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Student loans are meant to help college students and their parents afford the cost of a college education. But it's natural to wonder if you can use the funds for other purposes, such as paying off credit card debt.
It's generally not a good idea to use student loans to pay off credit card debt. Doing so could cause you to take out more student loans, and end up costing you more in the long run. It also changes the nature of your debt, which can create other financial headaches.
Additionally, doing so could violate your loan agreement, which typically sets limits on how you're allowed to use student loan money. Here's what you should know before you consider using student loans to pay off credit cards.
Check Your Student Loan Agreement
According to the U.S. Department of Education, federal student loan funds must be used to pay educational expenses. These costs include:
- Tuition and fees
- Room and board
- Computers and other supplies and equipment
- Transportation to and from school
- Child care expenses
If you use a credit card to pay any of those expenses, you could use your student loan money to pay off the purchases. But if you're applying student loan money to your credit card balance as a general payment, you'll most likely end up paying for other, non-qualified expenses.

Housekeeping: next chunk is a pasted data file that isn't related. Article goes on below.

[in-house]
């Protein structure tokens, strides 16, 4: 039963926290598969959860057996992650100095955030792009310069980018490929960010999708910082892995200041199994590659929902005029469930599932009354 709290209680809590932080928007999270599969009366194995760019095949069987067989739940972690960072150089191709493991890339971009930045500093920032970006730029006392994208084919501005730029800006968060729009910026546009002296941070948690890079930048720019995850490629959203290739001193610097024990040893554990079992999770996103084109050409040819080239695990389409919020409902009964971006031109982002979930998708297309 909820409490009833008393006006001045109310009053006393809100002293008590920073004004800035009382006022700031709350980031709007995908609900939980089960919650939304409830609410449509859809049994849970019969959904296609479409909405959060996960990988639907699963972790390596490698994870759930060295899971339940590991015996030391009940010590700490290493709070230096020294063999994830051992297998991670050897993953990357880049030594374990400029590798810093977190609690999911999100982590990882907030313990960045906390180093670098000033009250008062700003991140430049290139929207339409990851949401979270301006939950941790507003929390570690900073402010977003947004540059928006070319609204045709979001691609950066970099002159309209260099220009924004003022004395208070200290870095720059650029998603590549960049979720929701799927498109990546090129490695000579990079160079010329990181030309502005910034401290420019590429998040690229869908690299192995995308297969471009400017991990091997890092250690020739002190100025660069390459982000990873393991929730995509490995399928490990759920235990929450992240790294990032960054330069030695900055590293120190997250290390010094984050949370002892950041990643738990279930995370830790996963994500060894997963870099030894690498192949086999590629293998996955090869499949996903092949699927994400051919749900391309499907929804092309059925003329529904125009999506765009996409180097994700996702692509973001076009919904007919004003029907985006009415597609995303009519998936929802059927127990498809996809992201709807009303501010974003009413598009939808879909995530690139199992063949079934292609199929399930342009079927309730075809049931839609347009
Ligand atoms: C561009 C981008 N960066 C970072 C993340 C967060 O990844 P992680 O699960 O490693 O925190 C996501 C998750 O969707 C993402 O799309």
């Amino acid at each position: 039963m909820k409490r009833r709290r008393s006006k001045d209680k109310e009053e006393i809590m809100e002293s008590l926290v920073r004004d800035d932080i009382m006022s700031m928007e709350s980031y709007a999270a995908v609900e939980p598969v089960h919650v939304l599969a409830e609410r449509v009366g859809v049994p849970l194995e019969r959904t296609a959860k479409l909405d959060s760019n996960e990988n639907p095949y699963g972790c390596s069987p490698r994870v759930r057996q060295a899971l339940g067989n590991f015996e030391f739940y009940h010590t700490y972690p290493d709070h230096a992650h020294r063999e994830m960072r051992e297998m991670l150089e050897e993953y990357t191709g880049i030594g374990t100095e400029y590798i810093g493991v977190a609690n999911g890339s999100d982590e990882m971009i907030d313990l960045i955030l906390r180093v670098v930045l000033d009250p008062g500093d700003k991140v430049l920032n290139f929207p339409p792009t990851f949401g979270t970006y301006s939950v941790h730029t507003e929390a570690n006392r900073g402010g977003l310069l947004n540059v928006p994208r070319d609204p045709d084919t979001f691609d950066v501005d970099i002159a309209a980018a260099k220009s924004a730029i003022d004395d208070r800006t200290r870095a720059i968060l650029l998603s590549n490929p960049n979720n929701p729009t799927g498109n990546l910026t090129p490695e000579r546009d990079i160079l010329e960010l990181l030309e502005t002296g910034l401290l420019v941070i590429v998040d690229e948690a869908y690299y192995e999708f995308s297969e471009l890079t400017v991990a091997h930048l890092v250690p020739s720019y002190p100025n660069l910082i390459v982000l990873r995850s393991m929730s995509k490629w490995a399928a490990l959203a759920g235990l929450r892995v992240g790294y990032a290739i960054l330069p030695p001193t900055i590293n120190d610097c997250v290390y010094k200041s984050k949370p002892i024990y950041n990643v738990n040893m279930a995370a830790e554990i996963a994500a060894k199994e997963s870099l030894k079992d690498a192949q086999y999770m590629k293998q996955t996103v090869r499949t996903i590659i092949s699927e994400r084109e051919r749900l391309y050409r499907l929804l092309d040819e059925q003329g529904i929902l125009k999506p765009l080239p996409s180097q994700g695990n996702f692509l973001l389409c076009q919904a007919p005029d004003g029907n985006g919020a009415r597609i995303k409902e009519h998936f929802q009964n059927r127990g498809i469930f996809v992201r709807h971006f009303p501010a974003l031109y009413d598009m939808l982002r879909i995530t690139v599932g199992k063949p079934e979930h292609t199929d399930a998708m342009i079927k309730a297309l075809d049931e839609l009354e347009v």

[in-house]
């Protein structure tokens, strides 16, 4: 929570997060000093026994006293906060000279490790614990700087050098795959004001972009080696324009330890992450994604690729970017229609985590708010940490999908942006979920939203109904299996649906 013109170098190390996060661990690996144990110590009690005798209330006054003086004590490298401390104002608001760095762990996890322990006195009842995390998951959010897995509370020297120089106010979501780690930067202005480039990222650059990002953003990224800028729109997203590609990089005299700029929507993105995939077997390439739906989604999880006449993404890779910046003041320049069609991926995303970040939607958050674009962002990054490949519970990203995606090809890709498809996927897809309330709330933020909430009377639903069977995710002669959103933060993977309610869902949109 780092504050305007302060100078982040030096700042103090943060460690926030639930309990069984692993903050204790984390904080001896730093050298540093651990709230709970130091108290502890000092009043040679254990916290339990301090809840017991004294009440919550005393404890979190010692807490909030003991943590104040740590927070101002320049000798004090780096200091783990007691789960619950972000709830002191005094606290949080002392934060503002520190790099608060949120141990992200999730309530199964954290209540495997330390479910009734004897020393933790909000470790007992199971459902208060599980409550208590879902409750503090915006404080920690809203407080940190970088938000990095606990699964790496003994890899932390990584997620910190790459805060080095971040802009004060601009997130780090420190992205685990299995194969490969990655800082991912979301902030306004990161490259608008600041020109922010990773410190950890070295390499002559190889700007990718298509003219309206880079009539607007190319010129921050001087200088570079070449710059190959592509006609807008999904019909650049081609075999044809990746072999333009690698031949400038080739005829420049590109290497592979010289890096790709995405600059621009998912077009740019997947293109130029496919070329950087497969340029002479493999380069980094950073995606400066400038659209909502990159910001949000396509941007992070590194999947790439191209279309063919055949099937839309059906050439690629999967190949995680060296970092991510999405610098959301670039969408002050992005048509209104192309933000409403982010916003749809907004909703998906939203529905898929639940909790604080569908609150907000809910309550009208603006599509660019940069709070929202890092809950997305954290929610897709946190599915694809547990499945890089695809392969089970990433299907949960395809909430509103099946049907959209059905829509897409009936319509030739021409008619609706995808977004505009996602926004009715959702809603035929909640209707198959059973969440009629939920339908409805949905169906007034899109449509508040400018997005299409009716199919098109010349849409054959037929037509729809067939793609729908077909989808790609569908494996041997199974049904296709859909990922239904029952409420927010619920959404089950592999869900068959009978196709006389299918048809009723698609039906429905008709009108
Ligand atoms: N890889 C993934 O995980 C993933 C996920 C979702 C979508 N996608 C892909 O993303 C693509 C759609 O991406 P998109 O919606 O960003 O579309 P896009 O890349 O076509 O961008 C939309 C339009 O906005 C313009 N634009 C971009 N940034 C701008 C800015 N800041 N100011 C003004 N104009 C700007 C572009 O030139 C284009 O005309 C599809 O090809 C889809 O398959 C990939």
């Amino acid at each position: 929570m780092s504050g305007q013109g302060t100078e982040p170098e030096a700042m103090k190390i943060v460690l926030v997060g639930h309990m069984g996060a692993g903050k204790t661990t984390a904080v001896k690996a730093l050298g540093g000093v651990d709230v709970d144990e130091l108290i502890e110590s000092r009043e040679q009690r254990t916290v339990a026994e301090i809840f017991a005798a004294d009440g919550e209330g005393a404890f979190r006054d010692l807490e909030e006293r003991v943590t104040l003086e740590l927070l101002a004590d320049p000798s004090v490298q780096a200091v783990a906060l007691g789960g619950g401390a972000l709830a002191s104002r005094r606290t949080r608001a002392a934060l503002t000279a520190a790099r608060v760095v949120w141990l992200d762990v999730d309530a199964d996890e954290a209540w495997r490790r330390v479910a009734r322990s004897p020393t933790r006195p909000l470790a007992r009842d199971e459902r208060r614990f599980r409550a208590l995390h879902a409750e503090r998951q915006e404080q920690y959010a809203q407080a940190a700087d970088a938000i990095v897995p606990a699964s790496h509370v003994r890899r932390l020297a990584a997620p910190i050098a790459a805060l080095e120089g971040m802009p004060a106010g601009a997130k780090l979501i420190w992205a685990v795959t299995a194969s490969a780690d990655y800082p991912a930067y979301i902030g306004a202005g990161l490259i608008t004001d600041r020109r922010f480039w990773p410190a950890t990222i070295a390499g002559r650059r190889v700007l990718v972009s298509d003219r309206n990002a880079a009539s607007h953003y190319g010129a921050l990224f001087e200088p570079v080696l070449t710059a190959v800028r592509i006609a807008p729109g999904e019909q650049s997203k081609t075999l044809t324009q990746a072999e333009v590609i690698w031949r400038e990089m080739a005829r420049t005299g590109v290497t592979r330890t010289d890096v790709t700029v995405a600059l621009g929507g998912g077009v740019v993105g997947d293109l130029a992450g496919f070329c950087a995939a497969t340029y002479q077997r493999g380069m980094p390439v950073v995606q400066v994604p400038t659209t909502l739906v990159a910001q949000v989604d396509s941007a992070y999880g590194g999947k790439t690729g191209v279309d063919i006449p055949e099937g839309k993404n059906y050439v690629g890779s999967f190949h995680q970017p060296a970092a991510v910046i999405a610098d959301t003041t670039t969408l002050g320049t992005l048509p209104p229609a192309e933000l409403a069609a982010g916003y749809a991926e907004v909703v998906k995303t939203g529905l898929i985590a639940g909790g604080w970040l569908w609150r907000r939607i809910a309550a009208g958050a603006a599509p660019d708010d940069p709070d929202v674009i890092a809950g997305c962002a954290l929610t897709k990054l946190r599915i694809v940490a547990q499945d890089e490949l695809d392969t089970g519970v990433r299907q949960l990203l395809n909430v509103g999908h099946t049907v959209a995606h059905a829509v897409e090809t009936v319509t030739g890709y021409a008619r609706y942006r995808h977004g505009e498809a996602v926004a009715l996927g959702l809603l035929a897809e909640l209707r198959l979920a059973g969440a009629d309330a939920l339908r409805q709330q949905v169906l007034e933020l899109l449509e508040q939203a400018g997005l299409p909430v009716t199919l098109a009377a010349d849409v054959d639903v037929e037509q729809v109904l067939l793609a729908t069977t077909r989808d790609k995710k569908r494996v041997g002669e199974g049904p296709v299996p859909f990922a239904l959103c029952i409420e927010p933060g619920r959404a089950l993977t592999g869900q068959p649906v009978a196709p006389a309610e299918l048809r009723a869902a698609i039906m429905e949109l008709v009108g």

With private student loans, the terms for how you can use your money can vary from lender to lender. You'll want to check your loan agreement for details before using private loan funds to pay for other expenses. In general, though, you can expect the list of expenses that private lenders allow to be similar to what the federal government provides.
Bankruptcy Is Unlikely to Wipe Out Student Loans
Another reason to avoid using your student loans to pay off credit card debt is that it can be difficult to have student loan debt discharged by bankruptcy. It's possible, but you'll have to prove to a court that the student loans are causing you significant financial difficulty, which can be a tough hurdle to clear even if your student loan payments are costly.
Credit card debt, on the other hand, is a dischargeable debt in bankruptcy. So even if you don't anticipate having issues with paying your debts in the future, it's a good idea to avoid putting yourself in a position you may regret later.
Keep in mind, however, that you should only ever consider filing bankruptcy as a last-resort course of action after you've exhausted all debt repayment strategies, payment accommodations and forgiveness options.
It Could Put More Pressure on Your Budget Later
One of the reasons you may be tempted to use student loan money to pay off credit card debt is that you may have the option to defer your student loan payments until after you're done with school. Student loans also typically carry lower interest rates than credit cards.
But if you add your credit card debt on top of the debt you're incurring for school, it could make your student loan payments unaffordable after you graduate, putting you in a difficult position. There are some options to lower your student loan payment, but most of them include paying more interest over time.